How to Hire Best Developers: 10 Rules

How to Hire Best Developers: 10 Rules

You’re a startup that could use a little help from a good developer or maybe your business is booming, and you should have hired a developer yesterday. Developers are in high demand, and the field is competitive, but maybe you don’t know how to hire developers or where to look.

Don’t worry; you’re not alone, as it can be a challenging feat for many companies. Hiring great developers doesn’t need to be difficult, particularly if you consider these rules.

#1 Network Carefully

Where would we be without networking? It’s a great tool to utilize when looking for a plumber at home and for finding a good person to hire in the office. Use your networking skills to find a developer but don’t stop there.

Sometimes when we network, we end up feeling obligated to hire someone because he or she knows someone who knows someone who knows someone (you know how it goes). If this person qualifies for the position, seems like a good fit, and will be an asset, go ahead and hire.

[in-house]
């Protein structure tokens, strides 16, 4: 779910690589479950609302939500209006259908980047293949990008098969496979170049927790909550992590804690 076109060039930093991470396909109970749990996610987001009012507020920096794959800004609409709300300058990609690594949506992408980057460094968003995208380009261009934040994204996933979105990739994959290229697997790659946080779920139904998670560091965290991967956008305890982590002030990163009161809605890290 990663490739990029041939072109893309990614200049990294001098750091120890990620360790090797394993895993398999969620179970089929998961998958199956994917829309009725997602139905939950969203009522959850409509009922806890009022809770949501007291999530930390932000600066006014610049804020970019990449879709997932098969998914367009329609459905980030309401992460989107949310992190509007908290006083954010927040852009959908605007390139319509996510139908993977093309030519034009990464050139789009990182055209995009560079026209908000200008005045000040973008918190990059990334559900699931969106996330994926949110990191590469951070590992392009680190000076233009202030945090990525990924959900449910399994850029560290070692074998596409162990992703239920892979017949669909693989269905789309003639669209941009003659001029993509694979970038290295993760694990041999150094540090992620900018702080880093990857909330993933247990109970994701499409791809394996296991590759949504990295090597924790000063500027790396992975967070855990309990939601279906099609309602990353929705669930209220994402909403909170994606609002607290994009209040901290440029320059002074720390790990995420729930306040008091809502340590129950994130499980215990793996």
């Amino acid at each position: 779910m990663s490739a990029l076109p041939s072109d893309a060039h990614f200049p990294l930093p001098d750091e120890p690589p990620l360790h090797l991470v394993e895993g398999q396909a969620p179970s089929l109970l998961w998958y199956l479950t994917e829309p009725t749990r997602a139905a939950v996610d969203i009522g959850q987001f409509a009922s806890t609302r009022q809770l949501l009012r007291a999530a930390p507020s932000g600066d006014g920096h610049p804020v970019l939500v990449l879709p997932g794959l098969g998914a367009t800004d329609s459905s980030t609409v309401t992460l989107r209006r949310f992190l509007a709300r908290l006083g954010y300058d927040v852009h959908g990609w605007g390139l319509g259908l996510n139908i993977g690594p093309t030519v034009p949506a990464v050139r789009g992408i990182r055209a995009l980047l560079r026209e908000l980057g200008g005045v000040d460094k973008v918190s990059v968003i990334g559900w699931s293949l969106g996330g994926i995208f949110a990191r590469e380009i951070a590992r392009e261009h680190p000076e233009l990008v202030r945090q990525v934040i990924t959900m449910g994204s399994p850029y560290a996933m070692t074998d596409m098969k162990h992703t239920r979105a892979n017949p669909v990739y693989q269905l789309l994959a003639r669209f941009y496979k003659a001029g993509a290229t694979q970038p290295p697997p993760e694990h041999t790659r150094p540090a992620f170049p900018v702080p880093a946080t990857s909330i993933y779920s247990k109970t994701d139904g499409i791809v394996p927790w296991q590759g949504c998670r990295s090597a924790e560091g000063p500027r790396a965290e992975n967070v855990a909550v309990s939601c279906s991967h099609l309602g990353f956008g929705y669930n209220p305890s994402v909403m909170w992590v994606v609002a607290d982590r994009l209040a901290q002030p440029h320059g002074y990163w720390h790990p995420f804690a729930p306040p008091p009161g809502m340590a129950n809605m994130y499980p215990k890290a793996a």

Never hire because you feel like you “owe it” to someone. It’s your company’s livelihood at stake, don’t worry if you’re offending an old coworker, neighbor, or distant relative.

#2 Search for Great Developers Online

Looking online for the right developer may be a bit overwhelming and time consuming. It’s worth the effort because there are some great developers out there, even if it means weeding out some not-so-great ones.

When you go online, head to where the developers look for jobs like Upwork, We Work Remotely, and Freelancer. You can create a job posting and if you don’t know how to write it or what you’re looking for, check out similar job postings first.

#3 Selecting Candidates to Interview: What Do You Want?

Your selection process is likely to be a bit different if you’re looking for an in-house developer or someone who will work remotely. Either way, you’ll want to have some kind of interview. So, how do you narrow down your options to select promising picks for a developer?

First, figure out exactly what you need from a developer (this should be figured out before you create a job posting). If you know little to nothing about developing, ask someone who does. Learning the basics, at the very least, will help you create the right job and ask the right questions at an interview.